Is It Possible to Forget Something That Happened to You in the Past?
Some researchers believe that recovered memories may or may not be true.
In their observations, they found that the trauma survivors who have gone through the extreme emotions have truly recovered memories. While others reported having recovered false memories which are implanted by the therapists in sensitive patients by incorrectly infusing the seriousness of trauma in their mind.
A therapist has to be careful before suggesting any symptom for a root cause until the cause is reported or identified by the patient.
SIMILAR ARTICLES & IDEAS:
Repression can best be defined as the psychological defense mechanism that involves pushing undesired thoughts into the unconscious in order to not think about them anymore....
Repression is of two types: primary and proper.
While the primary one takes into account the fact of hiding undesired thoughts or facts, the proper one takes place whenever an individual becomes aware of the thoughts that had initially been hidden and tries to hide them again.
The objective of hiding our undesired thoughts in our unconsciousness is to feel less anxious.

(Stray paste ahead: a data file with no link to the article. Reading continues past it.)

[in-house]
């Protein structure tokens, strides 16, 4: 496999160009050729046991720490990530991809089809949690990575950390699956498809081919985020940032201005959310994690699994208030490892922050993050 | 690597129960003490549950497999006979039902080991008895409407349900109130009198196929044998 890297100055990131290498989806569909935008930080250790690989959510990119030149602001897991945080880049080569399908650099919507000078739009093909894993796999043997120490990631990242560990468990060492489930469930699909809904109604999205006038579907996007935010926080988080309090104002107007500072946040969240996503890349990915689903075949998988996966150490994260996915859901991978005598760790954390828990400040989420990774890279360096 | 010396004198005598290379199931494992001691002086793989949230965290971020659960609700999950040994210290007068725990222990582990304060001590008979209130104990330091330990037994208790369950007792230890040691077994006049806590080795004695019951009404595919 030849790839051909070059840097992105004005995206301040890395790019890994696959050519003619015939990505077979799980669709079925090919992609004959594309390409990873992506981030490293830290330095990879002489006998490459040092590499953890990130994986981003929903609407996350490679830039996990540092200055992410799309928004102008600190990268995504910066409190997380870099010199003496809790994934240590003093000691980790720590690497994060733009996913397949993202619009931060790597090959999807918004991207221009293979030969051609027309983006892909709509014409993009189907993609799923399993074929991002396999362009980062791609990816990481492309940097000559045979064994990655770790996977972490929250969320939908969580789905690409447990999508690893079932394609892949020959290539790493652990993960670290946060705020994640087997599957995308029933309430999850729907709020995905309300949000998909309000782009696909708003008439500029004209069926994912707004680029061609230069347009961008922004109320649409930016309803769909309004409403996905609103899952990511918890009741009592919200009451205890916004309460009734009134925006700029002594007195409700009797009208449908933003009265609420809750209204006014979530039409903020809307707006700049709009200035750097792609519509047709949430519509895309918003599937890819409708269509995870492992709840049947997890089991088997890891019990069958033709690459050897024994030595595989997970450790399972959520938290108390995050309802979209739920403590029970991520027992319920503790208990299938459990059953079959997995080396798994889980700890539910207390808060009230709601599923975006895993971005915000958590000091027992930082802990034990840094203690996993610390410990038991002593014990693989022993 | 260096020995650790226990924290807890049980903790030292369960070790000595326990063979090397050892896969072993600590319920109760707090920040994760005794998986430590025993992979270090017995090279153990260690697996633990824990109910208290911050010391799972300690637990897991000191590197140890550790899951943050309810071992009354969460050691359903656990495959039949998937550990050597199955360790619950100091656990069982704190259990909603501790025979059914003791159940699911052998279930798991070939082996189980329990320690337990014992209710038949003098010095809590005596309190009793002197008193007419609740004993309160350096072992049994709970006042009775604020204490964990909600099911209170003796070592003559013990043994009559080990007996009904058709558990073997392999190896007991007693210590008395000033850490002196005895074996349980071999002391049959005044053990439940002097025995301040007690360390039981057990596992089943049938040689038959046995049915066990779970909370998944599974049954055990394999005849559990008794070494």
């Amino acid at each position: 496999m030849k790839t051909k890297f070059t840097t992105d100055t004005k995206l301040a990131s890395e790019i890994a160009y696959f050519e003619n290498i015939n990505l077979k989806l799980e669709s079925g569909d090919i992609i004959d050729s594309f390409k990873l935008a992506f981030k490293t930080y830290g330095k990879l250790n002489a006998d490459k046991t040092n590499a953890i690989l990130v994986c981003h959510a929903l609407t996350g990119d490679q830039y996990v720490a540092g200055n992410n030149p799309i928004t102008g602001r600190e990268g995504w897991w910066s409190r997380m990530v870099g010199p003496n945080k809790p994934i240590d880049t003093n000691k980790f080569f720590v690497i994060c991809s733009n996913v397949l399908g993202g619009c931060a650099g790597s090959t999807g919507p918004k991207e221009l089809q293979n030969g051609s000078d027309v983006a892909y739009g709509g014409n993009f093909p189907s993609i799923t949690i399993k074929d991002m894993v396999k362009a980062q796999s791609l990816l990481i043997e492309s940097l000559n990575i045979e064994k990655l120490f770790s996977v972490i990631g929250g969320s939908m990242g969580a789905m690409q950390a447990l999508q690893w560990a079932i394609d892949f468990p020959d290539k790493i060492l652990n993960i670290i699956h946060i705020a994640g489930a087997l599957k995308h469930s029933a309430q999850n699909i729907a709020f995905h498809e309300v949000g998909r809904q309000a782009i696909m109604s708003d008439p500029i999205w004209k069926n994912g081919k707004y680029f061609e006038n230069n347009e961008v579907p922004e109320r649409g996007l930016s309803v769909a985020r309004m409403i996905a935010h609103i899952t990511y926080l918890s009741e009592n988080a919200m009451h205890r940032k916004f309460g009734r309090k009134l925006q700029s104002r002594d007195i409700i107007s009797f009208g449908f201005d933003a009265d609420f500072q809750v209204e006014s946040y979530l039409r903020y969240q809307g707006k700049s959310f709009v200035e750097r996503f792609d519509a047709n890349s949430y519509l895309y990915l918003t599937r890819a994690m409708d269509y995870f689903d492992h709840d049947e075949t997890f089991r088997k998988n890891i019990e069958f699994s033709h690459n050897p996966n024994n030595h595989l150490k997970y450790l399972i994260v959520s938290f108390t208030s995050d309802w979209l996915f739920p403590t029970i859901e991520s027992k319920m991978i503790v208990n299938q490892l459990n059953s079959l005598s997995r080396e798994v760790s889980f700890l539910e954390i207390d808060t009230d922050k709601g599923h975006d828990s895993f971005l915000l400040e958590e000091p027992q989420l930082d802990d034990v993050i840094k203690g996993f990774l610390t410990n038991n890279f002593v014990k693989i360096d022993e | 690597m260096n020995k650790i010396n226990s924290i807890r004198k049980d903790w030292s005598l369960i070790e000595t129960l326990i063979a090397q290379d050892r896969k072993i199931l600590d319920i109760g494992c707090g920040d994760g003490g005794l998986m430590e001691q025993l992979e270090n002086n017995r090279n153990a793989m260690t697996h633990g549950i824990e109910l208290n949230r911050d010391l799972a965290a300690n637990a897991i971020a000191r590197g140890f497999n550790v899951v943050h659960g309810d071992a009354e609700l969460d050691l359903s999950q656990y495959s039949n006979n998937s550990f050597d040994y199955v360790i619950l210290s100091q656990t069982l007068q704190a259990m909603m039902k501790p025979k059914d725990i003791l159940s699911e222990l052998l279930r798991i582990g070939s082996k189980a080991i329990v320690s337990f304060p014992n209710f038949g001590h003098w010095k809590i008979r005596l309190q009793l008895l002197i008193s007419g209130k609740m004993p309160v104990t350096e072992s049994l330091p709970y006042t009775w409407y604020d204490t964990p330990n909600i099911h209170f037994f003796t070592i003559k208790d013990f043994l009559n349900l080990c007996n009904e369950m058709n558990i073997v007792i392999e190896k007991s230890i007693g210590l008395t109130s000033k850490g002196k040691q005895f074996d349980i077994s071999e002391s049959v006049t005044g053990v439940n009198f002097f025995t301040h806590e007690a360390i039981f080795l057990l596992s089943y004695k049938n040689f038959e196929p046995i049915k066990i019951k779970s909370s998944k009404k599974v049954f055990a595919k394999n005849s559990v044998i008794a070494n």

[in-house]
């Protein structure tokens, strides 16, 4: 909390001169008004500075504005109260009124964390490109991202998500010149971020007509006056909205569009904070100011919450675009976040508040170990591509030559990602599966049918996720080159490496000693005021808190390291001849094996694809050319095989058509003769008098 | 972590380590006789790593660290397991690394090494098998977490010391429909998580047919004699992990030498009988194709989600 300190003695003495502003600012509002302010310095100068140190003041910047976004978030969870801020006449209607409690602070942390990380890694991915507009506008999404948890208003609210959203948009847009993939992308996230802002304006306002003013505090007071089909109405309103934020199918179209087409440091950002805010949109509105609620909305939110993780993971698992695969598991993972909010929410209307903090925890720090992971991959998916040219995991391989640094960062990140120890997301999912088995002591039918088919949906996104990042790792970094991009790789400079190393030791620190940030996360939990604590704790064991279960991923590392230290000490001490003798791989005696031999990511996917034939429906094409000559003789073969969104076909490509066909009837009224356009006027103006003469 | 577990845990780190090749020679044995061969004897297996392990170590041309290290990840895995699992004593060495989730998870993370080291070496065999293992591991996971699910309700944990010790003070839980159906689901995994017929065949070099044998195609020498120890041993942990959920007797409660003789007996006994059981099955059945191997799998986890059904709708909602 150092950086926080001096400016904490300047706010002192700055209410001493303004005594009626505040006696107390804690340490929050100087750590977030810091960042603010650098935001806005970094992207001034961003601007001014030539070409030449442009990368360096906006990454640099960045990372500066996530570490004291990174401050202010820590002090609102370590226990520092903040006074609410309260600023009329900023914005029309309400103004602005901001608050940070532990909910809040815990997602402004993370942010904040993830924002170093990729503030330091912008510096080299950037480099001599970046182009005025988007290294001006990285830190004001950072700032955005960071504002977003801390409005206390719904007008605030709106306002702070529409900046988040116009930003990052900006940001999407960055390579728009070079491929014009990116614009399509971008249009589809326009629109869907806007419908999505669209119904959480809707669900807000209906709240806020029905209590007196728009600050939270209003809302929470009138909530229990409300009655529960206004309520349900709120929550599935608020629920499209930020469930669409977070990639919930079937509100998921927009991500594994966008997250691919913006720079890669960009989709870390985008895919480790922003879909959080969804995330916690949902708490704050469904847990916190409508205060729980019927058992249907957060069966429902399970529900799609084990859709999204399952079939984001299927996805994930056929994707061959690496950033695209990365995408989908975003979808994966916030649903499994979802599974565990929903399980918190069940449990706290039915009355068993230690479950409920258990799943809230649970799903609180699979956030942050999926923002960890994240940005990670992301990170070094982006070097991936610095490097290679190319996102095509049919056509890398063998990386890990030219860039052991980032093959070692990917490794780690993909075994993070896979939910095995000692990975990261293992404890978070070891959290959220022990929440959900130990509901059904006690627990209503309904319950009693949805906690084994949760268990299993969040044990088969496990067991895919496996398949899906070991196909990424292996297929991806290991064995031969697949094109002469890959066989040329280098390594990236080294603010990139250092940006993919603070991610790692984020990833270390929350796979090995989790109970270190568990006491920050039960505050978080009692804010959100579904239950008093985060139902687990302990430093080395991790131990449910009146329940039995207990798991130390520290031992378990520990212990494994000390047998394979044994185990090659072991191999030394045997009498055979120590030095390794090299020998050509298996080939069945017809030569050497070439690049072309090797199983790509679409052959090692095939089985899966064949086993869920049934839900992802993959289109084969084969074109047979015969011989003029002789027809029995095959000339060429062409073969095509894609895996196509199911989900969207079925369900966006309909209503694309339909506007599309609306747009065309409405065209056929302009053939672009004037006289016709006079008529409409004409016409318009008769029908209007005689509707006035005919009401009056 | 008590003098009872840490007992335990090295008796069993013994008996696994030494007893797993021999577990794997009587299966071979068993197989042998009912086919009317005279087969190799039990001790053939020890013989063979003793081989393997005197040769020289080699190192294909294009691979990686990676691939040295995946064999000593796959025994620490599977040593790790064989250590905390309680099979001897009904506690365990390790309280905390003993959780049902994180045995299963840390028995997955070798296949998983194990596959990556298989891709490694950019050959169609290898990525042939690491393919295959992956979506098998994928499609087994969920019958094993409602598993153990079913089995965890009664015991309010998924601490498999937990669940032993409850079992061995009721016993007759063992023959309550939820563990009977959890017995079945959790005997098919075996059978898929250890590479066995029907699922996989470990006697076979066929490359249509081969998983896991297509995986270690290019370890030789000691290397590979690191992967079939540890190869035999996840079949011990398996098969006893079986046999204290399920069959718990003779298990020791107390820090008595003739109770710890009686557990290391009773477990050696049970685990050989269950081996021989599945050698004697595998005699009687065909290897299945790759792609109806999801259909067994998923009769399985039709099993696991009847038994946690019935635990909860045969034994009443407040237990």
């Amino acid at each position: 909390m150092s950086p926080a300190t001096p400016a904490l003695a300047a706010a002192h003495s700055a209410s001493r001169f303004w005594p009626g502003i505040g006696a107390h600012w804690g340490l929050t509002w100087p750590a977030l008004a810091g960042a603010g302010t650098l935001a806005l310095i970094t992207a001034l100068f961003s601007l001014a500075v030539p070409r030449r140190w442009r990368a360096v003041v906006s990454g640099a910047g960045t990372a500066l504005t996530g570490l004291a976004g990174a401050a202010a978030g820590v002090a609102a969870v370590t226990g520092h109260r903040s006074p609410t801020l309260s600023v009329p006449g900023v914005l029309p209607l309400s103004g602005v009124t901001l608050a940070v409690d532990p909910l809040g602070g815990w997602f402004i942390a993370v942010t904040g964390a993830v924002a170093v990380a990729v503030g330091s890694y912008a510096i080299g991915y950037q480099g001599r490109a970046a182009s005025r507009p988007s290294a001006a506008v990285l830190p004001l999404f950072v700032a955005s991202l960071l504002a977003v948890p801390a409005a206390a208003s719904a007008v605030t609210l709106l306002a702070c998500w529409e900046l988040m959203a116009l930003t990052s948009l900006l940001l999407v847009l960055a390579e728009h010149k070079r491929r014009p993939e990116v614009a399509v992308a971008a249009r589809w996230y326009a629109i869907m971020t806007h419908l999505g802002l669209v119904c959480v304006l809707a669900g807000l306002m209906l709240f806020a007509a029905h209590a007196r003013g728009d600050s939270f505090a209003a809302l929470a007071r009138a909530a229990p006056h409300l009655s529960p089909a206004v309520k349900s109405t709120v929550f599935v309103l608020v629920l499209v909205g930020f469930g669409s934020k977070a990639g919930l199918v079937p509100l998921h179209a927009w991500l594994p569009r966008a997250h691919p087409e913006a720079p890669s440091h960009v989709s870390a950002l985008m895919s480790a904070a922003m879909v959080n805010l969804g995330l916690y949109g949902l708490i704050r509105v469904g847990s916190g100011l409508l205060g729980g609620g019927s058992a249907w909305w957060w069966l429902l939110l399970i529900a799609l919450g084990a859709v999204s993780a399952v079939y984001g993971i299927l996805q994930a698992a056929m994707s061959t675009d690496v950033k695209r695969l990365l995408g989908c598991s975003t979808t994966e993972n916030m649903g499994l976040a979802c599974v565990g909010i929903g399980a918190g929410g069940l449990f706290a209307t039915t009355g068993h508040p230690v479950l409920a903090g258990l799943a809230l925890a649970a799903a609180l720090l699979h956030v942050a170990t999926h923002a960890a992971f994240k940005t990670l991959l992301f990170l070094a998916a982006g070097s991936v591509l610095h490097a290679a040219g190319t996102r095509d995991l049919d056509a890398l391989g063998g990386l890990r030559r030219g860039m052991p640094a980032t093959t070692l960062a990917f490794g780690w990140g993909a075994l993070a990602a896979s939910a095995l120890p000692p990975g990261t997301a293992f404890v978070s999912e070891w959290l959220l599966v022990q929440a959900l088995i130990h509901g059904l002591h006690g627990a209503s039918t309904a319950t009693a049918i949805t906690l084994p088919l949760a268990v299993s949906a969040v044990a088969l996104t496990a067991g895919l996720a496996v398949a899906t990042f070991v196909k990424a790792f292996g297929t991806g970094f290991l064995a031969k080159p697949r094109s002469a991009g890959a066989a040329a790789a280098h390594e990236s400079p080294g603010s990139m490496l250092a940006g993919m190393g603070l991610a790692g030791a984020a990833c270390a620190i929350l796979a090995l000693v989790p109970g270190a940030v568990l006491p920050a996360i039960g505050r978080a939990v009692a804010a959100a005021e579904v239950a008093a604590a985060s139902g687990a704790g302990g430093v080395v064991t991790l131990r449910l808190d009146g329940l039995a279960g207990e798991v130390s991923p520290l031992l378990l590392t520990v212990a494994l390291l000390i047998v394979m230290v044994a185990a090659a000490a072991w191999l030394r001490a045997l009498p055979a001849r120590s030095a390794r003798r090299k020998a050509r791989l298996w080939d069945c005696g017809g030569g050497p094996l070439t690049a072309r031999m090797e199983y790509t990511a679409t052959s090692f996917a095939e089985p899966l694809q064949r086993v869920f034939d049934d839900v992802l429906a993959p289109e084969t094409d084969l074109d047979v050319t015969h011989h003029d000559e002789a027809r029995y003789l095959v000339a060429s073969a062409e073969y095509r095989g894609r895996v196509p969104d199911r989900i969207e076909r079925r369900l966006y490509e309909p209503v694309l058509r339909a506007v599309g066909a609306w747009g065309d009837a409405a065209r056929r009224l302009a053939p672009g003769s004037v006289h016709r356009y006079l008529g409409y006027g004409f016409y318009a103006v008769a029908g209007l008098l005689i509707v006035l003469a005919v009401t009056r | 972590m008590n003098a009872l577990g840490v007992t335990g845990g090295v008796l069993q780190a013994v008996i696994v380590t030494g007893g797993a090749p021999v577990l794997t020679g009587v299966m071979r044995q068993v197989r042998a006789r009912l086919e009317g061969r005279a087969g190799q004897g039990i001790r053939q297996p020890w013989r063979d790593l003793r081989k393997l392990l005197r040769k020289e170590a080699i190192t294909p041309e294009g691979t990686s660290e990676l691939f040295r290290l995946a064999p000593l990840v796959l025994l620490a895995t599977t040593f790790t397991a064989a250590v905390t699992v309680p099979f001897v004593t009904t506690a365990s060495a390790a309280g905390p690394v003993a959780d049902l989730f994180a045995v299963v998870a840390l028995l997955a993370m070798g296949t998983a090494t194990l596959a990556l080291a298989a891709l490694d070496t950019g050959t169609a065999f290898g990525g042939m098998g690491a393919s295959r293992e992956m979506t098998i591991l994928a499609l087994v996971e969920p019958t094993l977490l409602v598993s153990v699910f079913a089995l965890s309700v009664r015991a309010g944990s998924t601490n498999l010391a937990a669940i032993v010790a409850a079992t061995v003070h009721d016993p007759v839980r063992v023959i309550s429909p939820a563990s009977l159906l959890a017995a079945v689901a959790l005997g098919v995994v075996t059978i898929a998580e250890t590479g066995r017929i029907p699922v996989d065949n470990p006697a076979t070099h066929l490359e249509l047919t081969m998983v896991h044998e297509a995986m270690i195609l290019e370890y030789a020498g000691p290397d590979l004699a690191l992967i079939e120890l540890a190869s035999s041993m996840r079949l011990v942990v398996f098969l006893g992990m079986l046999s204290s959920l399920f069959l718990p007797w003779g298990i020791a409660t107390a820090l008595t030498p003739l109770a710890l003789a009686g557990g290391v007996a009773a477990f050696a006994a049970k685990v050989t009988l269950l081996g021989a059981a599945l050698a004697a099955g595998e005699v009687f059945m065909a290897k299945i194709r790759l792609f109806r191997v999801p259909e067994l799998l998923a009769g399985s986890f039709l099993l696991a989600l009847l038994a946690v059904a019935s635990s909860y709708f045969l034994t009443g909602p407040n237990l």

However, Freud stated that this process can backfire at any point, as these hidden thoughts or feelings can still create anxiety, eventually leading to psychological distress.
PTSD is a mental health disorder that begins after a traumatic event. Events may include:
Words, sounds, or situations that remind you of trauma can trigger your symptoms. Symptom categories:
If you're diagnosed with PTSD, you will likely be prescribed therapy, medication, or both.
All individual who has ever dealt with trauma knows that healing can take a lot of time if it eventually happens. Untreated trauma seems to leave scars on our brain, altering the way we perceive...
After having experienced trauma, our brain can not function properly anymore, at least for a while.
Among the negative effects that trauma leads to there is the risk of developing physical illnesses or the so-called Post-traumatic stress disorder.
When dealing with PTSD, the three parts of our brain, which are responsible for processing stress, suffer changes: the hippocampus, the amygdala function and the prefrontal/ anterior cingulate function.